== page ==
Comparative Analysis of Crowdfinance Offerings October 30, 2013 by Dara Albright, NowStreet Wire Dara Albright is the Editor in Chief of NowStreet Wire and Managing Director of Crowdnetic, the leading provider of market data solutions for the burgeoning industry of crowdfinance. She is a thought provoker and frequent speaker on topics relating to market structure, private secondary transactions and crowdfinance. The long awaited Title III Crowdfunding Rules were finally proposed last week by the SEC. Although the 568 page document seems like a mere footnote in comparison to the Obamacare bill, it’s still a lot to digest considering most attention spans these days lack the capability of reading a complete tweet.
In all sincerity, I commend the SEC for putting a great deal of diligence into a legislation that has the potential to reinvent capital formation and democratize the flow of capital. However, after reading the proposed rules (and admittedly falling asleep once or twice), I’m struggling to understand why issuers would opt for this type of financing structure over other more attractive crowdfinance methods.
For instance, why would an issuer raising $1M subject itself to a financial audit, additional form filings and advertising limitations when it can just as easily complete a PIPR (“Private Issuers Publicly Raising”) financing under the 506c exemption where there are no offering limits, no advertising restrictions, no audit requirements and no ongoing filing obligations? (Information on PIPRs can be found on Dow Jones’ MarketWatch in the “Education Section” of Private Offerings).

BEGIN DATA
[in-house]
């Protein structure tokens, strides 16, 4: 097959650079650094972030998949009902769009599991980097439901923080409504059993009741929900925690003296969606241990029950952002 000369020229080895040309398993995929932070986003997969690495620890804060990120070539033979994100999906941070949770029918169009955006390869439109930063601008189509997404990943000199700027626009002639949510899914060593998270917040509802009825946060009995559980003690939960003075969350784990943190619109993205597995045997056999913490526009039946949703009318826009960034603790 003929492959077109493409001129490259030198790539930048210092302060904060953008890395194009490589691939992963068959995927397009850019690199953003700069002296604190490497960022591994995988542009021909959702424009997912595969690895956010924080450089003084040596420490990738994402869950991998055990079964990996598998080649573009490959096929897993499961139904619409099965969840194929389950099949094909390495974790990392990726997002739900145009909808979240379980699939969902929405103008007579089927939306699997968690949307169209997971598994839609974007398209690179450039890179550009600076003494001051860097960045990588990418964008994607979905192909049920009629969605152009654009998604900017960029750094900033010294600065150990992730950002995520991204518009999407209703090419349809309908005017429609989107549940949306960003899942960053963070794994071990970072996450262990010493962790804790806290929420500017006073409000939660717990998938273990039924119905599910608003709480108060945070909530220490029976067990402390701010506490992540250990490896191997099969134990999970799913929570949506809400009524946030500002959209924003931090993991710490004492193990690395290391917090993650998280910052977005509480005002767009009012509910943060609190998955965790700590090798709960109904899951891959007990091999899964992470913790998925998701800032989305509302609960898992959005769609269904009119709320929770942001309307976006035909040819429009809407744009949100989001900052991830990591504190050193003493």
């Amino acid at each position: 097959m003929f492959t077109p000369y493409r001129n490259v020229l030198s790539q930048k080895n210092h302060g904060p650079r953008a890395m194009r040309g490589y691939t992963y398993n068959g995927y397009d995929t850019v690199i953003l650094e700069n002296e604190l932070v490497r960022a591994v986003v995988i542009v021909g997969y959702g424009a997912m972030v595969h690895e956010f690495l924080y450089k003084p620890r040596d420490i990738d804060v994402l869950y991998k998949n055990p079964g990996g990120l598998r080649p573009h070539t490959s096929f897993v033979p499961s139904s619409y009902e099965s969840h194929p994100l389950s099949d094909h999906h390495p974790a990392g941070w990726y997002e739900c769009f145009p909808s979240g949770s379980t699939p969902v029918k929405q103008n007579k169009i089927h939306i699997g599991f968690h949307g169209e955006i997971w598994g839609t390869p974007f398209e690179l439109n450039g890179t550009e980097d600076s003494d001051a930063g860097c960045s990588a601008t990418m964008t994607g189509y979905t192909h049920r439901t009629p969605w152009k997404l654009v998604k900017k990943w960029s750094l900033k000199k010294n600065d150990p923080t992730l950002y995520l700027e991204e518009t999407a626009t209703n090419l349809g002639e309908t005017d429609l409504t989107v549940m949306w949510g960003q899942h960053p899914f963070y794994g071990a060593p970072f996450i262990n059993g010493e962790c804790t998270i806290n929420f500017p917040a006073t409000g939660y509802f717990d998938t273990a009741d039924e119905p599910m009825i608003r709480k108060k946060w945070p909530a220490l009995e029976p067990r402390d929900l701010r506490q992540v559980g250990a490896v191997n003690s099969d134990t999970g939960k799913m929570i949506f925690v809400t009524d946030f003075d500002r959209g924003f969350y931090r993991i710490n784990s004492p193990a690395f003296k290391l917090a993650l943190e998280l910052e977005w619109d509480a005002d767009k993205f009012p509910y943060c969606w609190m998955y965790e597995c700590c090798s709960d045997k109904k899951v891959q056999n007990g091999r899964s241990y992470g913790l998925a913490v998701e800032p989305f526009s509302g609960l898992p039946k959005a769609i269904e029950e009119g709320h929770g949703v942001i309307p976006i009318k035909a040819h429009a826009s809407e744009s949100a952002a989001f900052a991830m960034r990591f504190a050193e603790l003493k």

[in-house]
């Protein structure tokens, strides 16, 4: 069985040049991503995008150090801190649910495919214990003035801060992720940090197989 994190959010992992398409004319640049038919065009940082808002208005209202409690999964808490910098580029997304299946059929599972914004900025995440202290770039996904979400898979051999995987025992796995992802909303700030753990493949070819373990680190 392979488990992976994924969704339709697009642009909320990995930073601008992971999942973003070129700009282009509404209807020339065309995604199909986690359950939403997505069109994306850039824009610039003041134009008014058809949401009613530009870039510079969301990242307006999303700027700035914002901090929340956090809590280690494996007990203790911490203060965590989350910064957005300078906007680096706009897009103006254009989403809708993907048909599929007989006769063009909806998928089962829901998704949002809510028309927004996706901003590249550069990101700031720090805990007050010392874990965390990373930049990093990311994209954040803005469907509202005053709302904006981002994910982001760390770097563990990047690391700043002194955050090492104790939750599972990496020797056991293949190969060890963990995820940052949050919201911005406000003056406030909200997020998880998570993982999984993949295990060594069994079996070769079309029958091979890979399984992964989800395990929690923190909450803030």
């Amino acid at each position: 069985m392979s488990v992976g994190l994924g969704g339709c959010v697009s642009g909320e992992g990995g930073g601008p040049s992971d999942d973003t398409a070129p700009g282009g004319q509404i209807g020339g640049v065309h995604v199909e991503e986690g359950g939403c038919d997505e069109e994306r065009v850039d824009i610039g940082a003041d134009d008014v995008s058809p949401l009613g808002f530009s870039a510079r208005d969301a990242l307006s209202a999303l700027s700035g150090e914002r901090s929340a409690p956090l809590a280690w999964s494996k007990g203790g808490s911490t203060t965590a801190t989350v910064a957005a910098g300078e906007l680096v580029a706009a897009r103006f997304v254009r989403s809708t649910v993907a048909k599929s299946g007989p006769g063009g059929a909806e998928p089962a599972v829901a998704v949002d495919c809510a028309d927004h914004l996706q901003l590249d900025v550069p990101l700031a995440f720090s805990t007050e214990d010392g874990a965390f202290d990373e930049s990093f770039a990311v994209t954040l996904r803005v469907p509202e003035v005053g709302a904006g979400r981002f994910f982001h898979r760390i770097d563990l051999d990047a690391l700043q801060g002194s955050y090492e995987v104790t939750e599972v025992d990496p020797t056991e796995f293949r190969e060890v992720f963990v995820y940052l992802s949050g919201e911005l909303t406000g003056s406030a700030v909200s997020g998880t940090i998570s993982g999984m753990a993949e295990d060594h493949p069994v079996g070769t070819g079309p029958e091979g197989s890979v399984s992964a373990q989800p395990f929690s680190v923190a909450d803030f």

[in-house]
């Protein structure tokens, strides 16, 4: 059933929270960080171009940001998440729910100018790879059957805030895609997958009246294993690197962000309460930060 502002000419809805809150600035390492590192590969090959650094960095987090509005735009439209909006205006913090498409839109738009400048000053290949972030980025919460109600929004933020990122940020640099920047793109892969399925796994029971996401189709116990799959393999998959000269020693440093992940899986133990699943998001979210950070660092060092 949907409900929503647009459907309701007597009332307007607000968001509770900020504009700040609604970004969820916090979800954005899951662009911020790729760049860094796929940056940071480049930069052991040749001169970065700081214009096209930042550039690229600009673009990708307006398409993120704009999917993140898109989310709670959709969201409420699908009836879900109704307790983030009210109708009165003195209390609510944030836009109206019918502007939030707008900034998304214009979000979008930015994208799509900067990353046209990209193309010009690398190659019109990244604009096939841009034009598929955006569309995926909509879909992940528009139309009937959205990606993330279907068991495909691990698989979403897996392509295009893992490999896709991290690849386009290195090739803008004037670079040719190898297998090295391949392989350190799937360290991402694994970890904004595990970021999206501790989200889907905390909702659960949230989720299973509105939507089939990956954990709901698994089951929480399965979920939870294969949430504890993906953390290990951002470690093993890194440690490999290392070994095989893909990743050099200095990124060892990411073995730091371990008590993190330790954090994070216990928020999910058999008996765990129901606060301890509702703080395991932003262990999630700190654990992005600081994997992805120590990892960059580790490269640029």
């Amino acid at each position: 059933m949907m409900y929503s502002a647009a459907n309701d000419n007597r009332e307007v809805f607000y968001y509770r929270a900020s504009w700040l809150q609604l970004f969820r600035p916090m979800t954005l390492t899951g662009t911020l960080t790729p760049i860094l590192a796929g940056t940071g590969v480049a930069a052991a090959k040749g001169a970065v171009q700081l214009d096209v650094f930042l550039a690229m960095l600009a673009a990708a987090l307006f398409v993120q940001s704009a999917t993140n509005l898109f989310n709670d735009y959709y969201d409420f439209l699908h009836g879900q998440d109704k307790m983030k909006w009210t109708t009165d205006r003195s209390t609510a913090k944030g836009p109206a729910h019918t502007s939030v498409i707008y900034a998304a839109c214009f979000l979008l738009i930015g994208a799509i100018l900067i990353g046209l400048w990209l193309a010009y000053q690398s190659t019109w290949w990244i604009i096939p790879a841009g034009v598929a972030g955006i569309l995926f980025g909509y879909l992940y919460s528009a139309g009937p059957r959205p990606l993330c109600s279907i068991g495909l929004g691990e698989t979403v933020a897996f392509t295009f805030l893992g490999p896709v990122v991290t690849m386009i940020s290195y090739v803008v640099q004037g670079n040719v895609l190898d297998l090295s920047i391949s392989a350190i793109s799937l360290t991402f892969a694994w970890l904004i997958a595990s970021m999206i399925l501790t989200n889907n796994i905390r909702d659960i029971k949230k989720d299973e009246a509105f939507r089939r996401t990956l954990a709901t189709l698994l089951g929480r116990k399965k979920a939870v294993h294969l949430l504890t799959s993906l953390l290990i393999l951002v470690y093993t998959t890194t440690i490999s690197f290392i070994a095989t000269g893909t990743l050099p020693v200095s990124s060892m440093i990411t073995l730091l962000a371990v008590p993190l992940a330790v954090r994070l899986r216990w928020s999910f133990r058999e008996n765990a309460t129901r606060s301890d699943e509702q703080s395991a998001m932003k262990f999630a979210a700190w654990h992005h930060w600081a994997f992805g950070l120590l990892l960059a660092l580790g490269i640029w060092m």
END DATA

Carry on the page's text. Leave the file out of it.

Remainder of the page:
While I remain a staunch supporter of interstate securities crowdfunding, my fear is that Title III crowdfunding (as proposed) will have difficulty finding mainstream adoption. The additional regulatory burdens will make the cost of raising small amounts of capital too high for most emerging businesses. And when capital is too expensive, neither issuers nor shareholders stand to benefit.
That said, Title III crowdfunding might prove best when used in conjunction with other crowdfinance financing techniques. My advice to issuers and bankers would be to get smart on the various corporate crowdfinance options and understand which mechanism best suites specific industry sectors, regions and market capitalizations. NowStreet’s comparison chart below can provide some guidance as it illustrates the benefits and drawbacks of selected crowdfinance offerings including proposed Title III Crowdfunding, PIPRs, Intrastate Crowdfunding and Registered Crowdfunding.
You can delve more into each crowdfinancing mechanism by joining your fellow investment bankers, financial advisors, fund managers, asset allocators, family offices, financial consultants as well as members of the mainstream financial media in New York City on December 16th and 17thfor Crowdfinance 2013. Wall Street’s preeminent crowdfinance conference will provide participants with the knowledge needed to capitalize in a financial services industry in the midst of rapid transformation.
RESERVE YOUR SEATS NOW FOR CROWDFINANCE 2013!